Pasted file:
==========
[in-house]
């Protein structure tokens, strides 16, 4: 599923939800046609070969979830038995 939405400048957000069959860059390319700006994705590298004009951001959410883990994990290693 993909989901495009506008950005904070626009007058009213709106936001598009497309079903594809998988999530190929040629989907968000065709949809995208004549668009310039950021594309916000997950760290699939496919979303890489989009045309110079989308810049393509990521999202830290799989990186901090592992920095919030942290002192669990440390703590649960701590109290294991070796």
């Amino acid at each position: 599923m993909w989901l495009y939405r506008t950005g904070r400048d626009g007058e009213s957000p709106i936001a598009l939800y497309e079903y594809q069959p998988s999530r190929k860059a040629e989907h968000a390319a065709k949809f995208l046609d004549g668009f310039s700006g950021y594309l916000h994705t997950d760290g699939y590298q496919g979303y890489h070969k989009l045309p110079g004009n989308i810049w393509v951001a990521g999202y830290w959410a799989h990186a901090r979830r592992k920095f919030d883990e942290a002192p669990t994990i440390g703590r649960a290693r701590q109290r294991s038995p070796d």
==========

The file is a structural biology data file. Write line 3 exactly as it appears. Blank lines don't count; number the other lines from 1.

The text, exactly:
């Amino acid at each position: 599923m993909w989901l495009y939405r506008t950005g904070r400048d626009g007058e009213s957000p709106i936001a598009l939800y497309e079903y594809q069959p998988s999530r190929k860059a040629e989907h968000a390319a065709k949809f995208l046609d004549g668009f310039s700006g950021y594309l916000h994705t997950d760290g699939y590298q496919g979303y890489h070969k989009l045309p110079g004009n989308i810049w393509v951001a990521g999202y830290w959410a799989h990186a901090r979830r592992k920095f919030d883990e942290a002192p669990t994990i440390g703590r649960a290693r701590q109290r294991s038995p070796d």